The inclusion in the recently enacted economic stimulus package of $2 billion to support and expand the work of the nation's more than 1,200 community health centers indicates the increasingly broad support that these centers now enjoy as well as their important role as essential providers of high-quality, cost-effective health care services to 18 million people in need.
Given the challenges associated with the current economic environment, the work of community health centers is more important than ever. Indeed, the private sector has a unique opportunity to step up and support efforts to maximize the use of these taxpayer dollars and ensure that these vital centers can fully realize their purpose.
In a sense, community health centers are one-stop healthcare shops that provide comprehensive health and related services in urban and rural communities across the nation. Moreover, their governing boards must be comprised of a majority of local community representatives. Given their mission, clientele, settings, and governance, it is obvious that community health center leaders regularly confront socioeconomic and management challenges, often with inadequate support.
Yet, despite these challenges, surveys reveal that community health centers expand access to quality health care while reducing the number of avoidable emergency room visits and hospital admissions. According to independent research, community health centers save the nation $10 billion a year.
United Health Foundation has committed $23 million over the past six years to support the transition of five community health centers in underserved areas of Washington, D.C., Miami, New York City, and New Orleans into model "Centers of Excellence." A peer-reviewed, published analysis resulting from a study of three of these centers found that community health centers can and do provide care that, when evaluated using industry-standard criteria, equals or exceeds that delivered in the private sector. Moreover, this analysis did not adjust for the daunting socioeconomic challenges faced by those centers.
The stimulus package language requires that the Health Resources and Services Administration (HRSA) develop a plan for spending the new funds within ninety days before the end of this month. The dollars must be distributed by expanding infrastructure, operations, health information technology (HIT), and other areas.
Many centers will require support if they are to do this effectively and efficiently. Thankfully, there is a mechanism already in place to help. Capital Link, a national nonprofit consulting organization that has provided advisory services to support the planning and financing of capital projects for community health centers since 1994, is expanding its services.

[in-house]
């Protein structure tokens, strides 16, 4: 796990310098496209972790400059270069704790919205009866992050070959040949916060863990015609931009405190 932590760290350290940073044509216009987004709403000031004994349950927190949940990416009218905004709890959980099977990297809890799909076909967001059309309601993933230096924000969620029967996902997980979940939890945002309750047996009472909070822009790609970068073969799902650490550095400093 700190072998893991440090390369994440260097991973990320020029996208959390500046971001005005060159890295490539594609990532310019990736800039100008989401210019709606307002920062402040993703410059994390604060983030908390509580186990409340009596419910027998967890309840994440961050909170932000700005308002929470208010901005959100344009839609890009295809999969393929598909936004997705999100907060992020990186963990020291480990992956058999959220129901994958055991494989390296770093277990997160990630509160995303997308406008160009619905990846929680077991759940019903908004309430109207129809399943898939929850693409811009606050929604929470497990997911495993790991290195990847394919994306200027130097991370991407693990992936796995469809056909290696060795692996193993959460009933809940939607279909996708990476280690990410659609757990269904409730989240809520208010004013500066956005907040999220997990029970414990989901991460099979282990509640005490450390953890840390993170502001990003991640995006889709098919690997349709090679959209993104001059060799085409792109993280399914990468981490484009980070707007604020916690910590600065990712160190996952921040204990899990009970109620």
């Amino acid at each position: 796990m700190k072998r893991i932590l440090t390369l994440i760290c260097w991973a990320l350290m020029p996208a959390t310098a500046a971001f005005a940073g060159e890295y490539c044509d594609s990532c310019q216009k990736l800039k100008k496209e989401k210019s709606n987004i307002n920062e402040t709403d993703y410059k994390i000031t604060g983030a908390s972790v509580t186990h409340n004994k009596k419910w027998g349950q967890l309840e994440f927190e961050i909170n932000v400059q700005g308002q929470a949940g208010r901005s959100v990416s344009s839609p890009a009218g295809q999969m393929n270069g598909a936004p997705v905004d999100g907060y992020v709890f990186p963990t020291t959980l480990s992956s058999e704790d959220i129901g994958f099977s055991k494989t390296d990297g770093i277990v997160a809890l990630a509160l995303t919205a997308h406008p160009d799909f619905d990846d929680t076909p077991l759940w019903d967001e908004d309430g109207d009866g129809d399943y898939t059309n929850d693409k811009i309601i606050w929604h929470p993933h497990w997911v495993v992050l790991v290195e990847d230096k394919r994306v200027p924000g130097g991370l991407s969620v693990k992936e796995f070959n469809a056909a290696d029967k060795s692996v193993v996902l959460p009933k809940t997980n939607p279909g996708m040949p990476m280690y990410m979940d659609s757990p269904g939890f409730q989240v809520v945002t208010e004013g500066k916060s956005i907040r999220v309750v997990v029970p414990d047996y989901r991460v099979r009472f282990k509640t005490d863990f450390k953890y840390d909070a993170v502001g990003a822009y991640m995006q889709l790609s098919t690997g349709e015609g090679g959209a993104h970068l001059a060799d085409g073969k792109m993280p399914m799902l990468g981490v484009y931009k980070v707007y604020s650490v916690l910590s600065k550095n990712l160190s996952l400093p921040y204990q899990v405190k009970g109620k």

We at United Health Foundation have recently awarded a supplemental grant to Capital Link to support its work and help ensure that community health centers access and use the $1.5 billion in stimulus funds earmarked for capital development in the most cost-efficient manner. Capital Link will use the grant to provide approximately five hundred hours of technical assistance in 2009 to advise community health centers through the capital development process, including training, education and pre-development planning for building projects and equipment purchases.
In addition, we are aware that private sector corporations possess extensive real estate, accounting, capital planning, management and information technology expertise. There is no more compelling, or timely, opportunity for companies to express their social responsibility agenda than by "loaning" talent to assist their local community health centers in this effort. United Health Foundation is working with Capital Link to connect volunteer resources from UnitedHealth Group and other Fortune 500 companies with community health centers in need of capital development support.
To encourage investment and provide a mechanism to support private-sector partnerships with community health centers, we have also created a Web site, www.facesofhopecampaign.org. By design, it shows the faces of the dedicated workers, clients, and supporters of the community health centers that give us so much reason to hope for optimal health for all Americans. We encourage everyone to visit the site and arrange a tour of a community health center near you.
This is a time for action and, thankfully, there has never been a better time to leverage resources to make a meaningful difference. We hope you'll answer that call. After all, when it comes to health, we're all in this together.
Dr. Reed Tuckson, a board member of the United Health Foundation, is the executive vice president and chief of medical affairs at UnitedHealth Group.